Style: Linn's

Never refer to a stamp by Scott number only. Describe it first and then add the Scott number if needed. As an example: "The U.S. 10¢ 1869 stamp (Scott 116) . . ." In a series, it's Scott 51-58; 233-37.

Spell out numerals one through nine, then use figures for 10 and higher. Don't use decimals after an even number of dollars (i.e., we say $20, not $20.00). For large numbers, insert the comma beginning with 1,000. Generally, figures are used in ages; always in percentages.

No comma after a month without a day (March 1983); adding the day requires the comma (March 13, 1983). The reverse "13 March 1983" takes no comma, but is difficult to read and should be avoided.

We abbreviate months when used with days (Aug. 12, 1869) but not without days (August 1869). We never abbreviate the five short months: March, April, May, June, July.

We never use italics or quotation marks for emphasis. If you want to emphasize a word or a point, write emphatically. Don't use quotation marks to indicate anything other than a quotation. Periods and commas go inside the quotation marks; semicolons go outside.

Abbreviations: We use the old style state abbreviations. We don't abbreviate Alaska, Hawaii, Idaho, Iowa, Maine, Ohio, Texas, Utah. Two-word states are abbreviated with no space: W.Va. We only use the two-letter postal abbreviation when an address is given.

Mr. is used only with Mrs. or when the man is dead. Mrs. and Miss are generally unnecessary. We never use Ms.

We don't use periods with most well-known organizations: UPU, USPS, UNPA, APS, APO, GPO, etc. However, we do use periods with country initials: U.S., U.N.

Postal administrations and other organizations take the singular: APS will stage its spring meeting, UNPA will announce its 1984 stamps.

Note the punctuation and separation of the following: American Stamp Dealers Association, Citizens' Stamp Advisory Committee, price list. The following are all one word: mailcoach, handcancel, handstamp, datestamp, semipostal, multicolor, steamship.

Our general style is lowercase. When in doubt over whether a word should be capitalized, leave it down.

Standard Terms

Governing Acceptance of Original Material

Linn's Stamp News, a division of Amos Press Inc. (the publisher), accepts original copy and/or artwork subject to the following terms and conditions:

1. First Worldwide Periodical Rights. The contributor grants to publisher the exclusive right to be the first to publish the article and supporting artwork in whole or edited fashion (sometimes referred to collectively as the "work") in Linn's Stamp News and to use said work in advertising and/or promotion.

2. Subsequent Use. The contributor retains the right to sell the work elsewhere provided such subsequent sale occurs no sooner than sixty (60) days after publication by Linn's Stamp News. The contributor agrees that any subsequent reprint will appropriately reference Linn's Stamp News copyright. The contributor grants to publisher a right to reuse said work in any publication of the publisher, subject to publisher's payment of an appropriate fee to the contributor.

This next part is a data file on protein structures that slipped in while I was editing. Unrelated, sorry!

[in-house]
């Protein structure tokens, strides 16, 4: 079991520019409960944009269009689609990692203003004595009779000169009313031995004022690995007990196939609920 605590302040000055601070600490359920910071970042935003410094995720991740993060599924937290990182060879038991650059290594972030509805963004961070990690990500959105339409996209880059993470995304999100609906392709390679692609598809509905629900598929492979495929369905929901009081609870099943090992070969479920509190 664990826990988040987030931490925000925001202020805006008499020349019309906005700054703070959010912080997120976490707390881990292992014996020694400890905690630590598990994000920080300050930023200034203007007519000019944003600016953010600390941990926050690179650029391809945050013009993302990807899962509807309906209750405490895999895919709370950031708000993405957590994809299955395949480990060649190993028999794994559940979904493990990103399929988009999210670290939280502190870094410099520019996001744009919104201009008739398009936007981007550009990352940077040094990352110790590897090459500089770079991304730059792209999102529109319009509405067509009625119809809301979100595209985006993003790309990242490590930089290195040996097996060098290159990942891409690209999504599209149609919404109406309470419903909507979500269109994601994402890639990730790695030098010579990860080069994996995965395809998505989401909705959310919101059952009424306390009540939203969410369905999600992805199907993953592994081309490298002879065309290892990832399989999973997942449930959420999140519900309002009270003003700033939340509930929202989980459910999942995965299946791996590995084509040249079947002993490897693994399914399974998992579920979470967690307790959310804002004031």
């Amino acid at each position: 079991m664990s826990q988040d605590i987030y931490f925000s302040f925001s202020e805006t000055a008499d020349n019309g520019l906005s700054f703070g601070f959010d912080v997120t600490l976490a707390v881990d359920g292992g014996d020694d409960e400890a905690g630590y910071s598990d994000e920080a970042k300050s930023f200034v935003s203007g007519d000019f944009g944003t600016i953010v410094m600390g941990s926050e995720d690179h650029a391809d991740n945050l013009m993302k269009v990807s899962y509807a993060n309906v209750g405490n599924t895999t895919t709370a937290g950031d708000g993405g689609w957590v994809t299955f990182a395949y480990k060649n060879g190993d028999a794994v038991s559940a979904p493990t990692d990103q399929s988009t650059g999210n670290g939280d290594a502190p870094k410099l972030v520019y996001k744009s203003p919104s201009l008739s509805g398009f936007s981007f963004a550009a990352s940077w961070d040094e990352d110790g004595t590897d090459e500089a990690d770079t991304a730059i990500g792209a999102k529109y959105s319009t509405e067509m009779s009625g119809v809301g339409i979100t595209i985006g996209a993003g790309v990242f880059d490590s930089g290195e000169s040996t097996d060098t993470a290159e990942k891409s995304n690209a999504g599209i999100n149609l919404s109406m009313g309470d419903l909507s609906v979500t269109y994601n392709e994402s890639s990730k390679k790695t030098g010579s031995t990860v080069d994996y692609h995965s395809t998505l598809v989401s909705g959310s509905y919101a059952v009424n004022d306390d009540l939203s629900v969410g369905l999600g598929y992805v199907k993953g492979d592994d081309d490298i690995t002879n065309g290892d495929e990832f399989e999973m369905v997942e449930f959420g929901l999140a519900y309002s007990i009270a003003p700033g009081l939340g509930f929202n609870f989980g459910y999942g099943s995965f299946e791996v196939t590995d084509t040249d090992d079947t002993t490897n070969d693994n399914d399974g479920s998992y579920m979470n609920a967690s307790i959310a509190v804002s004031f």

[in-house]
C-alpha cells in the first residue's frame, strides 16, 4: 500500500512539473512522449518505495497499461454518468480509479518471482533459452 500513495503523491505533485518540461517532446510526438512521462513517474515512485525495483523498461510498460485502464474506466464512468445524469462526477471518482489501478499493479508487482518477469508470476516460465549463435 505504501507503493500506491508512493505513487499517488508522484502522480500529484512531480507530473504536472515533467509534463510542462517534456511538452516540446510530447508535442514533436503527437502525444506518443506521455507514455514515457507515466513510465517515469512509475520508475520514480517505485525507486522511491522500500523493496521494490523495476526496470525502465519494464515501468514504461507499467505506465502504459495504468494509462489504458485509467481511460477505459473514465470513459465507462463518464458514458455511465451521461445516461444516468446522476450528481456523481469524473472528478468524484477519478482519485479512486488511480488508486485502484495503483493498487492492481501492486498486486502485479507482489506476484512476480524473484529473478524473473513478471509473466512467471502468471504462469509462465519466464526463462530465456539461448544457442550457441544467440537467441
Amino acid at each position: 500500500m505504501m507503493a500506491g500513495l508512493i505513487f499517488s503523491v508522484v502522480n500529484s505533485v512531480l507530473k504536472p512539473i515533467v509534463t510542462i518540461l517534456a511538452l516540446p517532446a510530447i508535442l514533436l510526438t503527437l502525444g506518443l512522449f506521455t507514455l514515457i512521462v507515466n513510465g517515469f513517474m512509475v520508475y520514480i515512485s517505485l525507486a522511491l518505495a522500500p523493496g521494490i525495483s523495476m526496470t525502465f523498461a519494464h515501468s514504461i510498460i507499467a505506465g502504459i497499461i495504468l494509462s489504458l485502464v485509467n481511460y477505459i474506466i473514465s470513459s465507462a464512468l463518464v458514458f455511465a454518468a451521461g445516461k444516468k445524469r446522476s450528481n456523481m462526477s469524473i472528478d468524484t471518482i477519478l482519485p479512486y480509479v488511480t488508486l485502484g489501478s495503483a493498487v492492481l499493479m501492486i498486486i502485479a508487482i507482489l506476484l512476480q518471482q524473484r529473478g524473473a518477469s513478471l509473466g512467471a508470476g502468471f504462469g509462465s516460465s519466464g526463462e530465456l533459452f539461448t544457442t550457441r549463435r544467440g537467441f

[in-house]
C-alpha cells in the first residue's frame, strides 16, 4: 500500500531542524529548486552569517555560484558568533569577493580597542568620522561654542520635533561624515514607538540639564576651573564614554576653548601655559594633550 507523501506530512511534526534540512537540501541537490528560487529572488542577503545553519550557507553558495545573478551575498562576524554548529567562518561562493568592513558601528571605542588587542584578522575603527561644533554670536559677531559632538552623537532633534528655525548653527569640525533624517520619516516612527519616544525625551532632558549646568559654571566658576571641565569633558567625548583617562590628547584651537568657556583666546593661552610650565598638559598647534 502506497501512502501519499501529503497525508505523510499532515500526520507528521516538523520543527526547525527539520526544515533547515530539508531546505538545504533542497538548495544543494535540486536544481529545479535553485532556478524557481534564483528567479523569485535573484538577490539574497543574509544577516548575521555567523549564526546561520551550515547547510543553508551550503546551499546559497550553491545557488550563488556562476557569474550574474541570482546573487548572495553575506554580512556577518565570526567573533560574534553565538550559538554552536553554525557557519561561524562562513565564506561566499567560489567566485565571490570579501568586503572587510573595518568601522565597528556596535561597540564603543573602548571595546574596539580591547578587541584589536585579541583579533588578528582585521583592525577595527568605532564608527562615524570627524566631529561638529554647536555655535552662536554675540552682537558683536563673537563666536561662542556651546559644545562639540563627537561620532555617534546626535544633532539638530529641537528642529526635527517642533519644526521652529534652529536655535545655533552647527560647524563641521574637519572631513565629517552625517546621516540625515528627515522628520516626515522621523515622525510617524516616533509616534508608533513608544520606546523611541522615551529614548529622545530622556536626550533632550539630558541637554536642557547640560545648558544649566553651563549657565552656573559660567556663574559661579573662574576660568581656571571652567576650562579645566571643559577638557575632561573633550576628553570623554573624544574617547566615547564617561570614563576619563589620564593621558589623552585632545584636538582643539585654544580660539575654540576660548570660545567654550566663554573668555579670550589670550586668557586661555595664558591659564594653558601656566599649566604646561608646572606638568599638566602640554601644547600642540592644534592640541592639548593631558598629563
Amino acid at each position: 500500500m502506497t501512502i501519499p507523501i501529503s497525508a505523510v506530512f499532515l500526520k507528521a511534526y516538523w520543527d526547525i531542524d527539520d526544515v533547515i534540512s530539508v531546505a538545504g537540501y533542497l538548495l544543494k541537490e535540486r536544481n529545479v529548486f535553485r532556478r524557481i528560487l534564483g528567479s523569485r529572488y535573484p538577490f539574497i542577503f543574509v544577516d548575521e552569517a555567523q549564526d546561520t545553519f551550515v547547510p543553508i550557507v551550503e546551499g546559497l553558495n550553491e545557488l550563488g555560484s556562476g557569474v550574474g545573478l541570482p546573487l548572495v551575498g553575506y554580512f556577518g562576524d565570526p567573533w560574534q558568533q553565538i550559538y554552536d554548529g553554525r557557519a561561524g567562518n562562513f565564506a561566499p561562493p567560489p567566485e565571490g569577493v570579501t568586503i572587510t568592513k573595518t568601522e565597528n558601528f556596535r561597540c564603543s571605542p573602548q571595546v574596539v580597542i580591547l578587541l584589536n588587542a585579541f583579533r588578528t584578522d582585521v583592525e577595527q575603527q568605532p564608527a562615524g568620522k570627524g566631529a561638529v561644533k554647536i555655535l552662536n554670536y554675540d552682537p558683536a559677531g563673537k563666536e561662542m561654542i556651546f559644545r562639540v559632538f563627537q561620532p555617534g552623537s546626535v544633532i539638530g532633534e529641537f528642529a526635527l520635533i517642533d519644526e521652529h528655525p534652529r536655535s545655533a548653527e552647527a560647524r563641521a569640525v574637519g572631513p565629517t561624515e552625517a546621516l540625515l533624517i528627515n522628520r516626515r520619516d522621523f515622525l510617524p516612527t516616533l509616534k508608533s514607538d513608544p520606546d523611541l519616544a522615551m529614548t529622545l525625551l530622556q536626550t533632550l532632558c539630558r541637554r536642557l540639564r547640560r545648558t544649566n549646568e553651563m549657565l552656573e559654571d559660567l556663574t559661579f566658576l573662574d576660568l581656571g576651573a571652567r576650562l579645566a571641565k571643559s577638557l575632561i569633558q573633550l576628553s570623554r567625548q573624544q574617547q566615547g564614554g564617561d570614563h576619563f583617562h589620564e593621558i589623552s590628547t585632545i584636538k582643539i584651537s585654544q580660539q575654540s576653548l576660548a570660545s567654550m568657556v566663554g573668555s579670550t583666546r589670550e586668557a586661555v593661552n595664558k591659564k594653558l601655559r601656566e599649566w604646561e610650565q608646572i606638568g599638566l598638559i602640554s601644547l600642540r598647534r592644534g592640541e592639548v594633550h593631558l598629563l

3. Copyright. The contributor grants to the publisher the right to obtain copyright on the work in the publisher's name in the United States and any other country, subject to the contributor's retained non-exclusive right to reuse as set forth above.

4. Indemnity. The contributor warrants and guarantees that he is the sole proprietor of the work; that said work violates no existing copyright, in whole or part; that it contains no libelous or otherwise injurious matter; that the work has not heretofore been published; that he is the sole and exclusive owner of the rights granted herein to the publisher; and that he has not heretofore assigned, pledged, or otherwise encumbered said work. At his own expense, the contributor will protect and defend said work from any adverse claim of copyright infringement, and shall indemnify, defend and hold the publisher harmless from asserted claims of whatever nature, damages, costs and expenses that the publisher may incur as a result of the publication of said work and/or subsequent reuse.

5. Payment. The contributor accepts such amount as is tendered by separate check from the publisher as payment in full for the rights in the work granted herein to the publisher; provided, however, that it is agreed that additional monies may be due only as a result of subsequent reuse as set forth in paragraph 2 hereof.

6. Rights Reserved. All rights in the work not specifically granted to the publisher are expressly reserved to the contributor.

7. Applicable Law. The agreement between the contributor and publisher shall be governed by the law of Ohio and shall be deemed to have been entered into at Sidney, Ohio, as of the date of the issuance of publisher's check in payment of the amount due to the contributor pursuant to paragraph 5.

8. Arbitration. Any claim, dispute or controversy arising out of or in connection with the agreement between the contributor and publisher or any breach thereof, shall be arbitrated by the parties before the American Arbitration Association under the rules then applicable of that association. The arbitration shall be held in the city of Sidney, Ohio.

9. Successors and Assigns. The agreement of the contributor and publisher shall be binding upon, and inure to the benefit of each of their respective heirs, successors, administrators, and assigns.

10. Entire Agreement. It is understood by the contributor and publisher that these Standard Terms And Conditions and publisher's check tendered in payment in accordance with paragraph 5 set forth the parties' entire agreement regarding this work and may not be varied except by an additional writing signed by the contributor and the publisher.